I suppose you are aware of what happened in Kenya recently, at the Westgate Mall. This morning there are more photos of the wreckage of that mall and I was looking at them. Even in the black ashes of what remains, I could see the shiny first days of when Westgate arrived to our neighborhood in Nairobi, and feel the mixed emotions it brought: excitement over a posh cafe and a theater that showed Sex and the City; a sinking feeling that the old Nairobi---wild animals, dusty streets, a freedom and quiet and simple life---was being replaced.
Here is a post I wrote about our first trip to Westgate when the kids were babes, and Mads was living in New York and we were to join him in a few months. It was a shiny time, it really was for everyone.
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We who live here in Nairobi pride ourselves on its cosmopolitan, international, cultural-mecca status of the world. It is one of the largest, or at least one of the coolest, cities in Africa! The headquarters of several UN agencies, it's also the media base in East Africa for journalists and writers. There is an airport in Nairobi---two airports!---and airplanes take off and land all day. They are going to exciting places, and bringing in fascinating, complicated people, and the complicated people come from all over the place, and sometimes they up wind up at a dinner party with you that night and tell you about the World Beyond---talking about shoe fashion and technology and bicycle races in DC.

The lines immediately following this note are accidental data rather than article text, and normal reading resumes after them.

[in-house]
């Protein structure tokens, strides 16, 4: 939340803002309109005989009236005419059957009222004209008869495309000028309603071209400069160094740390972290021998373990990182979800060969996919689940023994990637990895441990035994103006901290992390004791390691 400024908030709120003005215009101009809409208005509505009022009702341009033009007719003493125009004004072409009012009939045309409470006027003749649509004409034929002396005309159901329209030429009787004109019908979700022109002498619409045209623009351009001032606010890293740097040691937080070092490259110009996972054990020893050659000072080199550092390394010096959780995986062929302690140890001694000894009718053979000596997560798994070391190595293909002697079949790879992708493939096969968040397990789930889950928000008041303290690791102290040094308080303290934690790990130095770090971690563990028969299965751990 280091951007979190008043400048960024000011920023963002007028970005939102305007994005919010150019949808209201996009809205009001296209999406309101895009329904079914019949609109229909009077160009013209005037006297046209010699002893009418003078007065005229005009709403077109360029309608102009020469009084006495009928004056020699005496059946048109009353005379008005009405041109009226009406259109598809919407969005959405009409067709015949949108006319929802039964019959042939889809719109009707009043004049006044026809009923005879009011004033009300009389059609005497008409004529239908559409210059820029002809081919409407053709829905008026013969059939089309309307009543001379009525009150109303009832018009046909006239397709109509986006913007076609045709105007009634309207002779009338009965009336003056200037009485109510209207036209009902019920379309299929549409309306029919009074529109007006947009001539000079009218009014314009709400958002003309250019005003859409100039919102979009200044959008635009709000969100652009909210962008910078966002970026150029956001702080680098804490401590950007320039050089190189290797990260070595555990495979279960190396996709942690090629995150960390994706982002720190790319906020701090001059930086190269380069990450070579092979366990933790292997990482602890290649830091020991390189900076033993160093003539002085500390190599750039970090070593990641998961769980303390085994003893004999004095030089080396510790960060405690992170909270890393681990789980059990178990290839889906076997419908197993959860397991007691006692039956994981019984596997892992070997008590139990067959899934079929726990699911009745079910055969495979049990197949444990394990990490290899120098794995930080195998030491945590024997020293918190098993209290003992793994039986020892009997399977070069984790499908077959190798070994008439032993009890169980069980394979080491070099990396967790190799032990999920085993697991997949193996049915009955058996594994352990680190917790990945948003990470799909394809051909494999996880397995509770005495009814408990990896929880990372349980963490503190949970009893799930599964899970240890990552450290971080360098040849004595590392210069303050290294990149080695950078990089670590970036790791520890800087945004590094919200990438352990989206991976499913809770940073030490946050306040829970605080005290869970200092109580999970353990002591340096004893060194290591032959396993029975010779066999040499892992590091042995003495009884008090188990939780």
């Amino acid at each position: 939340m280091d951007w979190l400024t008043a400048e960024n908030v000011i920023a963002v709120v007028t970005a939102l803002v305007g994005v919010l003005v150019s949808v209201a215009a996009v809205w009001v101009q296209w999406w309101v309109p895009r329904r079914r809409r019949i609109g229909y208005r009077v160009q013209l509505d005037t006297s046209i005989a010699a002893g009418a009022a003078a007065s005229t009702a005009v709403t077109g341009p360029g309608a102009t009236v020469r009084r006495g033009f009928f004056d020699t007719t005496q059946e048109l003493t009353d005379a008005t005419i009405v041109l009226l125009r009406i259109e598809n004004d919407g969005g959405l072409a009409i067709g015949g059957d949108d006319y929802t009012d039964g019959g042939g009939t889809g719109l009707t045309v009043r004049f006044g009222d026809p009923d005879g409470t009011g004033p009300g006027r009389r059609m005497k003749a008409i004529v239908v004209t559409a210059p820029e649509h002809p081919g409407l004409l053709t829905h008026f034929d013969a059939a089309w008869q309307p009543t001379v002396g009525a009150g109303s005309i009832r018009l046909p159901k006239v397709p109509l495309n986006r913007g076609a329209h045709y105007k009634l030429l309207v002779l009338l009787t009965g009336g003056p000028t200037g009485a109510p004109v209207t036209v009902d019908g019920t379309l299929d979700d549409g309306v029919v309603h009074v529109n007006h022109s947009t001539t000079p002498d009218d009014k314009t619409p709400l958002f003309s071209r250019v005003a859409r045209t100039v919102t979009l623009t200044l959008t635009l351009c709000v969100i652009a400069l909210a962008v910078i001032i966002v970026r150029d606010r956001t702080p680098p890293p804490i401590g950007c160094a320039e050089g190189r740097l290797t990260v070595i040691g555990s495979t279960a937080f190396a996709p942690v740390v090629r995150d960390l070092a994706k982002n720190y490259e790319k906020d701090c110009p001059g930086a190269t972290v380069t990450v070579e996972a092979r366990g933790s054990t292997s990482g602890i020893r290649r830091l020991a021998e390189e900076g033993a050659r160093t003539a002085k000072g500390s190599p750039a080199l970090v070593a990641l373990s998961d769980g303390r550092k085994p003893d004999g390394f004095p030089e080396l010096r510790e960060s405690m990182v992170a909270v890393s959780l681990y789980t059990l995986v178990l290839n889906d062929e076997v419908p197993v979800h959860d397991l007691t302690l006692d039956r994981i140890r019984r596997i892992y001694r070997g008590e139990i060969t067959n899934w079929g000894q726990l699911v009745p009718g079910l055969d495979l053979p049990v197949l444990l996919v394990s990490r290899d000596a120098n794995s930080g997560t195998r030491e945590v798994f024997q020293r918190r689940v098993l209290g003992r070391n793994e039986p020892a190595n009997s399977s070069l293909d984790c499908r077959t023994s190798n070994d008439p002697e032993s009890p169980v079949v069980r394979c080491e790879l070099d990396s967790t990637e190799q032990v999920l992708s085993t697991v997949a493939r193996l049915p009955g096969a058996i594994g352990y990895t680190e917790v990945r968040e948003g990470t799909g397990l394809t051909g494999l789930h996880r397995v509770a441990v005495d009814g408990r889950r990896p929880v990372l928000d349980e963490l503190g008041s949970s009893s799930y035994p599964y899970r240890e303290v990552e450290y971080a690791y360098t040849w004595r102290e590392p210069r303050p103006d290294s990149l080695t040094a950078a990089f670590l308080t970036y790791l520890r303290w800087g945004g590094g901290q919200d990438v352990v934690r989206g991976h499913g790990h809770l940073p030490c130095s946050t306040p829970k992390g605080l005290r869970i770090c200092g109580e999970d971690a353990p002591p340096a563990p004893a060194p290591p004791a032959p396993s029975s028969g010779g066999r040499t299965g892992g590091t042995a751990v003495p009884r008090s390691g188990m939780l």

It leaves me breathless!
But there are some things that are still provincial, which is also why we appreciate Nairobi. Like malls. They exist---four come to mind---but they are sort of quirky, with long, slow ramps connecting the floors, or little bridges over fake pools. There is always limited parking and many stairs. Sometimes it is a whole flight of stairs and sometimes three or four stairs and sometimes stairs that rise over fake ponds that you have to cross by stepping on fake rocks.
But this morning, all that changed.
Last year, they finished a new mall located about a mile from our house. I am a bit stuck in my ways I guess, but we did---me, the girl and the babe---finally venture down there this morning. It was kind of scary, I admit. First, where do I park? Will there be signs directing me? Well, yes! Not only that, there is an underground car garage. I wondered if the Range Rover would fit... It did! The girl said, "Hey we went into one of these when I broke my arm at Yaya's house!" That was last August, good memory!
We were all very excited, it was so weird. The babe went HUUUUMMMMMMMM to imitate the giant underground parking garage hum, and the girl was laughing at that, and so was I. The girl took his hand in an uncharacteristic gesture of protection, and the three of us went to the mall.
There are tons of Nacumatts (one of those everything stores) all around Nairobi, and more built every day it seems, and sometimes I think they're going to rename Nairobi "Nacumatt," because it's probably taking over the government as I write. We have been to Nacumatt, yes, we're not that backward! But this, THIS Nacumatt has two escalators in its store! The babe, who has never seen snow, or watched PBS, or ordered a pizza, has never been on an escalator either. We held hands and the three of stepped on together. Forget Disney Land, this was great! We almost wiped out getting off at the end, but we didn't.